Understanding Joint replacement

Is a new joint the answer to your pain?

By Laurie Wertich

Kathi Dunn endured six years of chronic pain before deciding to undergo hip replacement surgery. The 68-year-old graphic designer from Hayward, Wisconsin, had always been very active—power walking, hiking, canoeing, and even planning her vacations around outdoor activities. But all that changed when the pain set in.

Looking back, I realize that I started choosing safe things, just in case the pain escalated,” Kathi explains. “It got to the point where I was bowing out of almost everything.”

For someone whose goal is to hike all the national parks, the pain and the reduced activity took its toll—mentally and physically. “About a year ago, I realized I was losing my life,” Kathi says. “One of the pivotal moments came when we were planning our vacation and I realized that I couldn’t plan the things I wanted to do.”

That’s when Kathi started researching her options. After trying just about everything under the sun—including acupuncture, pain management, physical therapy, yoga, and more—she finally opted for a total hip replacement.

Joint Degeneration and Joint Replacement

Many of us toss around terms like joint replacement or hip replacement without understanding exactly what it means. A joint is where two or more bones come together—such as the hip, knee, shoulder, or elbow. Over time joints experience wear and tear, which is referred to as joint degeneration. The most common cause of joint degeneration is arthritis, but joints can also be damaged by trauma, autoimmune disorders, and medications.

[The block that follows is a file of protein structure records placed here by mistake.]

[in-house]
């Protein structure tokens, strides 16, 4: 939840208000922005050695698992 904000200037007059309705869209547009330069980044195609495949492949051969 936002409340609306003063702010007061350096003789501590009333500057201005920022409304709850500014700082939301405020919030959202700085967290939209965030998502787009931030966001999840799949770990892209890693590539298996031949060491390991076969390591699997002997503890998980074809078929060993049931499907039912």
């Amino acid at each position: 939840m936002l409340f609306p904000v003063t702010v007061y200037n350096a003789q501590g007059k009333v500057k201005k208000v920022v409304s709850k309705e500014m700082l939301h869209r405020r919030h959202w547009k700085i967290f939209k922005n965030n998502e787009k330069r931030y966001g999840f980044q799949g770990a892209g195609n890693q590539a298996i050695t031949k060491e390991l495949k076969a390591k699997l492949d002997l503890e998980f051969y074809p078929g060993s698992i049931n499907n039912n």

Joint replacement surgery is exactly what it sounds like: removing a damaged joint and replacing it with a new, albeit artificial, one. The most common joint replacements are hips and knees, but other joints that can be replaced include shoulders, elbows, ankles, and fingers.

Artificial joint implants are made of plastic, metal, or both. Sometimes a surgeon replaces the entire joint, which is referred to as a total joint replacement, and other times a surgeon opts to replace only the damaged parts of a joint, which is referred to as a partial joint replacement.

Joint Replacements Are on the Rise

It is not your imagination—joint replacement is becoming more common. In fact, more than 1 million people undergo joint replacement in the United States each year, and that number is expected to rise to 4 million by 2030.1

Women are undergoing about 500,000 joint replacement surgeries per year. The majority of joint replacement procedures are performed in individuals older than 65, but more and more people between 45 and 65 are opting to undergo the procedure.2 The most common joint that is replaced among female patients is the knee.3 Men and women have equal rates of total joint replacements in each of the joints, although women undergo twice as many partial hip replacements as do men.4 Partial hip procedures are often used to treat fractures.

Michael Boothby, MD, orthopedic surgeon and founder of the Orthopedic & Sports Medicine Institute in Fort Worth, Texas, explains that joint replacement has become much more common in the past 15 to 20 years for two reasons: because the population is getting older and because the surgery itself has improved.

“We have an active, aging population, and the surgery has gotten easier, the instrumentation has improved, and the implants have evolved,” Dr. Boothby explains. “In the old days, joint replacement took several hours and a couple of surgical teams. Nowadays it’s a much more straightforward process.”